Friday, January 18, 2019

In which Karl Marx takes my side against Jeremy Corbyn

Embed from Getty Images

During the 2017 general election campaign I blogged about Jeremy Corbyn's cordial relations with the Provisional IRA.

Though they had not been the trump card that the Conservatives expected - it was all too long ago for most voters attracted by him - I still found them hard to forgive.

I quoted an earlier post where I wrote of the Provisionals' bombing campaign:
I was working in London at the time shoppers and workers were being killed by it. 
The very least I expect from the party of the workers is that it condemns those who murder them. 
Rather to my surprise, I have discovered that Karl Marx agrees with me.

Last night I came across the Clerkenwell Outrage of 1867 - an explosion caused by the Irish Republican Brotherhood (or Fenians) in an attempt to spring one of their leaders from Clerkenwell Prison.

It failed in its objective, but caused the deaths of 12 people, and injured 120, in the neighbouring houses.

One of the men behind it, Michael Barrett, became the last man to be publicly hanged in England, despite his defence that he had been in Glasgow at the time of the explosion.

Well, we English weren't very good at convicting the right people for Provisional IRA outrages in the 1970s, so who knows?

But what interested me was the reaction of Karl Marx. He is widely quoted across the interent, though I can't find where he wrote is, as arguing:
The London masses, who have shown great sympathy towards Ireland, will be made wild and driven into the arms of a reactionary government. One cannot expect the London proletarians to allow themselves to be blown up in honour of Fenian emissaries.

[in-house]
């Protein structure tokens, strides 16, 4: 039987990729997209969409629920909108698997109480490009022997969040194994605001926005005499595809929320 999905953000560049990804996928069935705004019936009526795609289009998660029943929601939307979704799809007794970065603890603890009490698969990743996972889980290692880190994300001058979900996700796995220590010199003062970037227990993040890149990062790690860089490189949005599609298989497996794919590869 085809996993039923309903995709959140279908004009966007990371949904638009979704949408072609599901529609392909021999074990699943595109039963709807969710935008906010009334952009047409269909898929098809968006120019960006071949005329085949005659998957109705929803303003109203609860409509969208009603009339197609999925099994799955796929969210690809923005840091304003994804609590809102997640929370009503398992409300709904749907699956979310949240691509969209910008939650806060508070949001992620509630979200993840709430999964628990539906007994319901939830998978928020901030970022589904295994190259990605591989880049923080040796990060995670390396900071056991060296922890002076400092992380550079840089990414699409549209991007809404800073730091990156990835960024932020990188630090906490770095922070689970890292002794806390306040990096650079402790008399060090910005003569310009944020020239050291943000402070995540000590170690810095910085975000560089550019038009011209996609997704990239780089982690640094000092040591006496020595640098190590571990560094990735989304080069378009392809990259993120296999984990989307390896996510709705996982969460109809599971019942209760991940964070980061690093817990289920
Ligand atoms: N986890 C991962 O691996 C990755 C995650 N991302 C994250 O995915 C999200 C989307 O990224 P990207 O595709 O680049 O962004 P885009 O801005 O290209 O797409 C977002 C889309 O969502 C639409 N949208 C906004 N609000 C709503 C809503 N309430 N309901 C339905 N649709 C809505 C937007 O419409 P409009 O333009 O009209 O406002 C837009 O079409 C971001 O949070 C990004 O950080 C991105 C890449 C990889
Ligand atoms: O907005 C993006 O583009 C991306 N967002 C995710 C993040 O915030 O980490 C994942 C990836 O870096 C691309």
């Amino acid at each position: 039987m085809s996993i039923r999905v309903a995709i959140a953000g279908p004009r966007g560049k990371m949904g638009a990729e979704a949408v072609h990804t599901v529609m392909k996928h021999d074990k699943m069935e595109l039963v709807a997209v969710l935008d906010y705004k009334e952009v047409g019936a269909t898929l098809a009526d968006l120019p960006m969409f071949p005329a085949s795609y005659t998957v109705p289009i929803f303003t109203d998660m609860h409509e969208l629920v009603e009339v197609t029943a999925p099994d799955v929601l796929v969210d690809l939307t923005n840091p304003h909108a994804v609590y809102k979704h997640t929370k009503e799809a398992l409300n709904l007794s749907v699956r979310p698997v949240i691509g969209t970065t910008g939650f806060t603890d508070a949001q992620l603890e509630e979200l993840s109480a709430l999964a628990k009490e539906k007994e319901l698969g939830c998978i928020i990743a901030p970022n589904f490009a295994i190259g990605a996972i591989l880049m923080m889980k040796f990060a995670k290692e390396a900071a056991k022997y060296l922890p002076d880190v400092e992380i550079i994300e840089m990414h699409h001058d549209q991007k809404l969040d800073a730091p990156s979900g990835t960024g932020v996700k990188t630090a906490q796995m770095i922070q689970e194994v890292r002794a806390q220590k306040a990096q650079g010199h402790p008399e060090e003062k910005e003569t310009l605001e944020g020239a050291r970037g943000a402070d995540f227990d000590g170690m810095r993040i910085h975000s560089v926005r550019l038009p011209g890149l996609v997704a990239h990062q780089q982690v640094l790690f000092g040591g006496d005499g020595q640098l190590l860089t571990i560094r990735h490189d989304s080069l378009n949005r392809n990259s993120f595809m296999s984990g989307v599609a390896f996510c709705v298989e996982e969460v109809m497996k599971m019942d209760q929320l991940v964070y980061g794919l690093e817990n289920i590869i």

Walsie said...

The reference comes in a letter written to a Herr Kugelmann, a fellow German socialist and is reprinted in Marx on Ireland (Moscow 1972) The ful text of the letter shows that the political demands of the Fenians still had Marx's sympathy. His odure was reserved for individual terrorism as a weapon.

Interesting that his collaborator Engels was less censorious. But then we know that Engels was in a long term relationship with an Irish girl with Fenian sympathies - one Mary Burns.As one writer put it "she copped off with Fred Engels, lived with him for around twenty years, and without Mary Burns no-one would have found out about The Condition of the Working Class 1844 because she took him round and showed him the worst districts of Salford and Manchester for his research.

They say that if you can't change your doorstep you can't change the world. Basically, Mary showed Engels her doorstep and inspired him to change the world.

Jonathan Calder said...

Thanks for supplying the reference, David.